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Missing File Used by Vichy Police to Round Up French Jews is Found

November 14, 1991
See Original Daily Bulletin From This Date

A long-missing master file that helped the Vichy police round up tens of thousands of French and foreign Jews for deportation to death camps early in World War II has been unearthed in the Ministry of Veterans Affairs, Nazi-hunter Serge Klarsfeld announced Tuesday.

The embarrassing relic of France’s collaborationist past had been the object of searches for some 46 years, during which the authorities repeatedly insisted it was lost or destroyed, Klarsfeld said.

The list contains the names and addresses of nearly 150,000 Jews, foreign and native, living in Paris in October 1940, which French police put together for roundup and deportation.

Veterans Affairs Minister Louis Mexendeau announced Tuesday evening that he would order an investigation to determine whether his department made an honest error when it said the file no longer existed or whether it lied.

The file was seized by Judge Jean-Pierre Getti for possible use in the case against wartime collaborator Rene Bousquet, who was secretary-general of the Vichy government and is now under indictment for crimes against humanity for his role in deporting Jews.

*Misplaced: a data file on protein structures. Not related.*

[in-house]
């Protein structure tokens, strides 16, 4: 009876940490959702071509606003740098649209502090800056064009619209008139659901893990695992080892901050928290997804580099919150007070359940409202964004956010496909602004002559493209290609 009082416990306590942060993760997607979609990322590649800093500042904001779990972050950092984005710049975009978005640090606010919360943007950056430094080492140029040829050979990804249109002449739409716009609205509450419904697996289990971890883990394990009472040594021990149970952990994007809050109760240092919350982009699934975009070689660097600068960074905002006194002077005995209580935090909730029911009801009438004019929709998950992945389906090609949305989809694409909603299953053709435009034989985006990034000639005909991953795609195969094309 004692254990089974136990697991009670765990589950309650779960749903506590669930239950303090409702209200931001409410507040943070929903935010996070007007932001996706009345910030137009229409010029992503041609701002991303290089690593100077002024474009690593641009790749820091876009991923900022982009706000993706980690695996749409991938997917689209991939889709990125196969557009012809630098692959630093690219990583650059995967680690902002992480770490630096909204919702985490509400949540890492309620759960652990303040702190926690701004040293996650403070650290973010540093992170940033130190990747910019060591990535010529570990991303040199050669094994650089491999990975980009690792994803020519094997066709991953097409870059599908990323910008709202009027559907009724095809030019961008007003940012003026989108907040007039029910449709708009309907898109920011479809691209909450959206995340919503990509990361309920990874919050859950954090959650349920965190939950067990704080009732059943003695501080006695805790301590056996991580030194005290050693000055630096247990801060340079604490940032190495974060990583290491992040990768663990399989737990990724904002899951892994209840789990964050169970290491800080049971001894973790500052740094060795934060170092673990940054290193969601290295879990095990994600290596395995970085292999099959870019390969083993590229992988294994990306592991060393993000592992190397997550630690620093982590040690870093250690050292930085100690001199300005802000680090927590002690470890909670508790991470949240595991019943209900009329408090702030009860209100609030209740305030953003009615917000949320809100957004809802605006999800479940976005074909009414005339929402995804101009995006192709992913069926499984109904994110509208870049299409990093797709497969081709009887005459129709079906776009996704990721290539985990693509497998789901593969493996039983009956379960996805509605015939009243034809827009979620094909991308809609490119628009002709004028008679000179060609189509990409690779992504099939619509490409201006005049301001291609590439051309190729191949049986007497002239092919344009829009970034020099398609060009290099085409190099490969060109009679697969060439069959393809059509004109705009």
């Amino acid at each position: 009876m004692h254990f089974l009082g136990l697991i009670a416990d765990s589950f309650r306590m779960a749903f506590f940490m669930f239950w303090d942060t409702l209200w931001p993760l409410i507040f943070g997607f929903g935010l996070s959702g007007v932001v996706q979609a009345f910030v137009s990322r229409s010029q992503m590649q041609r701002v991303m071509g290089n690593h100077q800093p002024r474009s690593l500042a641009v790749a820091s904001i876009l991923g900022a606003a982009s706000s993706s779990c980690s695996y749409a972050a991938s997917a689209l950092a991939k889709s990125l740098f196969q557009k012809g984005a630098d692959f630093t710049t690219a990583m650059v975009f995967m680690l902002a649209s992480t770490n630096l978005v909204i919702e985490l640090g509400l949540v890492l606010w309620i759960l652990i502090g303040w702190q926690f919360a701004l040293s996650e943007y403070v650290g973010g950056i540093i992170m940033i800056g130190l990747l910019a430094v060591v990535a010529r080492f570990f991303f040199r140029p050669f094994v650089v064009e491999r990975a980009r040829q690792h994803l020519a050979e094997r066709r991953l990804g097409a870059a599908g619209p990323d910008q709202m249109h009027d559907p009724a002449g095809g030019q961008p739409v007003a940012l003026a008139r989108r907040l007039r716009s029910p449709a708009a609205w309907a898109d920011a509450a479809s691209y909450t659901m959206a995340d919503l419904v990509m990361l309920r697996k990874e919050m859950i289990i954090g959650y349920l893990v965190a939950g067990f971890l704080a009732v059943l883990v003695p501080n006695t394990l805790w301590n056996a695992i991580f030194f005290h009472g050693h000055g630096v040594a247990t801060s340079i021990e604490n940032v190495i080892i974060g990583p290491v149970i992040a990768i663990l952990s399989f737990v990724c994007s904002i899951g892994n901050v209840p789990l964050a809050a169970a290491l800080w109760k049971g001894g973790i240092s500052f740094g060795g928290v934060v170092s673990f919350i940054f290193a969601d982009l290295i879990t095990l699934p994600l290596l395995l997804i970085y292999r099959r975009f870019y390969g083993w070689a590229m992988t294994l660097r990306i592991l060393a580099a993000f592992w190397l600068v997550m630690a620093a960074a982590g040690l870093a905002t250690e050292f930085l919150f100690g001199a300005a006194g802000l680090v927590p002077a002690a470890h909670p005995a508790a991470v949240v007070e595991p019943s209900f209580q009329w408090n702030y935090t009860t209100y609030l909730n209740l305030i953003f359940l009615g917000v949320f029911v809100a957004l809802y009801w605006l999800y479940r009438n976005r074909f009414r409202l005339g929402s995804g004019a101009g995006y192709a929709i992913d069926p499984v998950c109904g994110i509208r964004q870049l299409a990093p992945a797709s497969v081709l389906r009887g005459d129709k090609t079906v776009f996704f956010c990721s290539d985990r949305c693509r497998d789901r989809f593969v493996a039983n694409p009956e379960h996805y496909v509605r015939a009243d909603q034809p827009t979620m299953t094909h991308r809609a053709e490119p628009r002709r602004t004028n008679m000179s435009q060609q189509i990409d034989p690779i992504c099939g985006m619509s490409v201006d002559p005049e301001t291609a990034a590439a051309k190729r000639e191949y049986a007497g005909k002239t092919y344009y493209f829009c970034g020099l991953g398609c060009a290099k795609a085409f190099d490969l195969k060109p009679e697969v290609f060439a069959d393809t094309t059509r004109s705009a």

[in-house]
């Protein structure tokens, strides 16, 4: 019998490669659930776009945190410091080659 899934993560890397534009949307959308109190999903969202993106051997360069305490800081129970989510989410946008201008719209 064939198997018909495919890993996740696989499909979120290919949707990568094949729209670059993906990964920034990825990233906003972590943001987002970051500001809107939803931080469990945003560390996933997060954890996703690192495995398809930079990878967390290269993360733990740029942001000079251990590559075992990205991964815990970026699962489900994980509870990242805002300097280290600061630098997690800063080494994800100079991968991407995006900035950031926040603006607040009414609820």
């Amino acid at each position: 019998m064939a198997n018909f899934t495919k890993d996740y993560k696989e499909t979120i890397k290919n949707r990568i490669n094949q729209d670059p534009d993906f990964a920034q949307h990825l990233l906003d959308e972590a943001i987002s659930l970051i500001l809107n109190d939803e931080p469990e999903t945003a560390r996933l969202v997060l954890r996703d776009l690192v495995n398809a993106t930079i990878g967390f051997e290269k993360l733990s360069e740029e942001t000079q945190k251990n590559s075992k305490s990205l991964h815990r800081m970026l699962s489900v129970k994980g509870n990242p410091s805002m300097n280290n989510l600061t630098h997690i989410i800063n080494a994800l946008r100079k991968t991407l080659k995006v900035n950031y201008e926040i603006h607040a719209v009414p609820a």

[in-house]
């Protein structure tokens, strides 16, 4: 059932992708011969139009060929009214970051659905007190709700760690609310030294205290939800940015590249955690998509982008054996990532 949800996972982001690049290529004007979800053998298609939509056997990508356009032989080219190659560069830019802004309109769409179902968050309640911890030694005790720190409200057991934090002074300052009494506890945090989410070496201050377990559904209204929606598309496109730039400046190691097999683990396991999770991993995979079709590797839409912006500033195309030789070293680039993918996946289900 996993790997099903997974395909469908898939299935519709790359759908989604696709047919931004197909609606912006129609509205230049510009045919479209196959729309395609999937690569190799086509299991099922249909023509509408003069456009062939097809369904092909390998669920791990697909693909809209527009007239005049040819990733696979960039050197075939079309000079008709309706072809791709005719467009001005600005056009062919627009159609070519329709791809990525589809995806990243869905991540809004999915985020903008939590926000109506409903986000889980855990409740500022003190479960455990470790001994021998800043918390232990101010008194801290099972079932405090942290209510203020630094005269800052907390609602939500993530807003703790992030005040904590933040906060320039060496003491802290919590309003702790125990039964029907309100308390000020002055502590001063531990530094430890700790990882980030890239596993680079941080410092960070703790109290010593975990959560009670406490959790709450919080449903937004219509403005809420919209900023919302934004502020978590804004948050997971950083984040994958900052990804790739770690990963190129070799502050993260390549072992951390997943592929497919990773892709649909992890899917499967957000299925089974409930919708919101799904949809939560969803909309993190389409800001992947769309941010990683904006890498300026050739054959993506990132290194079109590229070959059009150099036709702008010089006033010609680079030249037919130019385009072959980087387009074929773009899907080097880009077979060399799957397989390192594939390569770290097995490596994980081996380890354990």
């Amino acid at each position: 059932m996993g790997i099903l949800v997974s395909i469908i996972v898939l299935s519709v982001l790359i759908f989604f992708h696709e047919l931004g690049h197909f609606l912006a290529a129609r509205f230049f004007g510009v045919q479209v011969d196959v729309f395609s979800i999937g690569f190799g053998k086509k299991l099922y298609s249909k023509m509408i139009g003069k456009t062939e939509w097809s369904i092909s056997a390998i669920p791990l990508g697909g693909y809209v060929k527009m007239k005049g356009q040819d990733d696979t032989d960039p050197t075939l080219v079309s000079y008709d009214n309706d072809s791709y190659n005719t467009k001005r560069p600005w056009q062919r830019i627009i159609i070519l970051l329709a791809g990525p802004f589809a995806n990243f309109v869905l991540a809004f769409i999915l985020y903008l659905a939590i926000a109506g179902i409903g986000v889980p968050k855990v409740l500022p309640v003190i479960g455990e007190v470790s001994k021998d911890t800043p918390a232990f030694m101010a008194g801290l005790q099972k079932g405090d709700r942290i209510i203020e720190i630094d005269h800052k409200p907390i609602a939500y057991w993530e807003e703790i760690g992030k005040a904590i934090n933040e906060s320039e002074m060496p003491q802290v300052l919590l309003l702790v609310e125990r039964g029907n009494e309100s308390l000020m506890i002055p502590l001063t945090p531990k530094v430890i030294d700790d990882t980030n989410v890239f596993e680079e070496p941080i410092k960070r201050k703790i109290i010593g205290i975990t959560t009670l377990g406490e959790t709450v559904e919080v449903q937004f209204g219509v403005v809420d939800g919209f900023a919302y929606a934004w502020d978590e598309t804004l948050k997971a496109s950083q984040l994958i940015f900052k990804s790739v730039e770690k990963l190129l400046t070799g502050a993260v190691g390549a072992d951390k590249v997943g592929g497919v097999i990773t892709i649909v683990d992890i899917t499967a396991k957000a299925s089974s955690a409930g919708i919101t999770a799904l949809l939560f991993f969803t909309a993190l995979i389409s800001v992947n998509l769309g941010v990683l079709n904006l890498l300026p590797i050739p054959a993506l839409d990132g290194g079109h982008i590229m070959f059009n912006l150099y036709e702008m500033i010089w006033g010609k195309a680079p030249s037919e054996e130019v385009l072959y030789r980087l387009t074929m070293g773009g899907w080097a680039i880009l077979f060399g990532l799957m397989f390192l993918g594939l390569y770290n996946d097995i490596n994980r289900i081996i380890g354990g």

The file may also be useful in the investigation of Nazi war criminal Alois Brunner, who commanded the Drancy internment camp outside Paris and is believed to be living in Syria, where he found haven after the war.

France has asked for his extradition, but so far Syria has not responded.


The list was compiled under one of the first anti-Semitic edicts enacted by the Vichy regime, which required every Jew to report to local police headquarters to register themselves as Jews. Failure to comply subjected the Jews to confiscation of their property.

About 80,000 French Jews perished in the Holocaust between 1940 and 1945.

Klarsfeld said that in the late 1970s, rumors surfaced that while most of the “Jewish files” were destroyed during the last days of the Vichy regime, the file on Jews living in Paris in 1940, 1941and 1942 was still around somewhere.

But wherever he went, Klarsfeld said, he was told by officials that the file was long ago destroyed. “This was a blatant lie,” he declared.

It was sheer chance that led to its discovery. He said that while researching the deportation of Jews, he came across the personal directory of an employee of the Veterans Affairs Department which contained an entry titled “Group of Files Concerning Jews and Jewish Children, Paris Police Headquarters, October 1940.”

“I asked to see one of the forms and there was no possible doubt,” Klarsfeld told the Jewish Telegraphic Agency. “It was the very file we had been looking for for the past decades.

“Every authority we had approached gave us the same answer: ‘The file has disappeared. It has probably been destroyed.’ “

Klarsfeld suggested that the file used to arrest and deport Jews was kept at Paris police headquarters until the end of the Nazi occupation in 1944 and then secretly handed over to the Veterans Affairs Ministry.

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